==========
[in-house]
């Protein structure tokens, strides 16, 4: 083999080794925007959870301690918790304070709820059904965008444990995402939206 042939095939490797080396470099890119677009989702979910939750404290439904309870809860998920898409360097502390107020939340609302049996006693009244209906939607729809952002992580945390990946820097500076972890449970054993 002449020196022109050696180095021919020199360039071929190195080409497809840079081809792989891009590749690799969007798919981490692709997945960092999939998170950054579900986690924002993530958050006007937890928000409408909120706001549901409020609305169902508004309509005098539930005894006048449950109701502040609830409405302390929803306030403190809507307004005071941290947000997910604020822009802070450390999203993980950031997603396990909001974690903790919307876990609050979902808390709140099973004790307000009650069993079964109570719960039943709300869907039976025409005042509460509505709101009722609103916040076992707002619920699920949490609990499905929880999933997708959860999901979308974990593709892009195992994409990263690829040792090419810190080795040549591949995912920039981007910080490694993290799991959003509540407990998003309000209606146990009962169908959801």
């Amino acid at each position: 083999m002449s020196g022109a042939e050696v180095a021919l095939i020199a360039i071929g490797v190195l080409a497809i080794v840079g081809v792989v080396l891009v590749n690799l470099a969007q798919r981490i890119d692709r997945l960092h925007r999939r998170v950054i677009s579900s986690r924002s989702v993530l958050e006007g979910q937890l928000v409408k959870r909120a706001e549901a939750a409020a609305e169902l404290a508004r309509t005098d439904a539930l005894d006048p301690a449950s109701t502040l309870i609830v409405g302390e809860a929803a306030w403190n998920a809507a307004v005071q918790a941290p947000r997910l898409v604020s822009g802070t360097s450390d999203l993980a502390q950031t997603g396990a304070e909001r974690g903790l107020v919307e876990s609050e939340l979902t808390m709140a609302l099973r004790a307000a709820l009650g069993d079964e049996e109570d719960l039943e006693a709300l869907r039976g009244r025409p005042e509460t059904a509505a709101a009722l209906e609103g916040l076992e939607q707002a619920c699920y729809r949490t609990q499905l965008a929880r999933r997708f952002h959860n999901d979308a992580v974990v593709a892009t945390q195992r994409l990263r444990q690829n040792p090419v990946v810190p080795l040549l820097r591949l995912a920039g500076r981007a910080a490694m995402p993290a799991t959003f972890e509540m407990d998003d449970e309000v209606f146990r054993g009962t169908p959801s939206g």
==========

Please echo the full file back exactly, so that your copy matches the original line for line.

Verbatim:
[in-house]
């Protein structure tokens, strides 16, 4: 083999080794925007959870301690918790304070709820059904965008444990995402939206 042939095939490797080396470099890119677009989702979910939750404290439904309870809860998920898409360097502390107020939340609302049996006693009244209906939607729809952002992580945390990946820097500076972890449970054993 002449020196022109050696180095021919020199360039071929190195080409497809840079081809792989891009590749690799969007798919981490692709997945960092999939998170950054579900986690924002993530958050006007937890928000409408909120706001549901409020609305169902508004309509005098539930005894006048449950109701502040609830409405302390929803306030403190809507307004005071941290947000997910604020822009802070450390999203993980950031997603396990909001974690903790919307876990609050979902808390709140099973004790307000009650069993079964109570719960039943709300869907039976025409005042509460509505709101009722609103916040076992707002619920699920949490609990499905929880999933997708959860999901979308974990593709892009195992994409990263690829040792090419810190080795040549591949995912920039981007910080490694993290799991959003509540407990998003309000209606146990009962169908959801």
């Amino acid at each position: 083999m002449s020196g022109a042939e050696v180095a021919l095939i020199a360039i071929g490797v190195l080409a497809i080794v840079g081809v792989v080396l891009v590749n690799l470099a969007q798919r981490i890119d692709r997945l960092h925007r999939r998170v950054i677009s579900s986690r924002s989702v993530l958050e006007g979910q937890l928000v409408k959870r909120a706001e549901a939750a409020a609305e169902l404290a508004r309509t005098d439904a539930l005894d006048p301690a449950s109701t502040l309870i609830v409405g302390e809860a929803a306030w403190n998920a809507a307004v005071q918790a941290p947000r997910l898409v604020s822009g802070t360097s450390d999203l993980a502390q950031t997603g396990a304070e909001r974690g903790l107020v919307e876990s609050e939340l979902t808390m709140a609302l099973r004790a307000a709820l009650g069993d079964e049996e109570d719960l039943e006693a709300l869907r039976g009244r025409p005042e509460t059904a509505a709101a009722l209906e609103g916040l076992e939607q707002a619920c699920y729809r949490t609990q499905l965008a929880r999933r997708f952002h959860n999901d979308a992580v974990v593709a892009t945390q195992r994409l990263r444990q690829n040792p090419v990946v810190p080795l040549l820097r591949l995912a920039g500076r981007a910080a490694m995402p993290a799991t959003f972890e509540m407990d998003d449970e309000v209606f146990r054993g009962t169908p959801s939206g």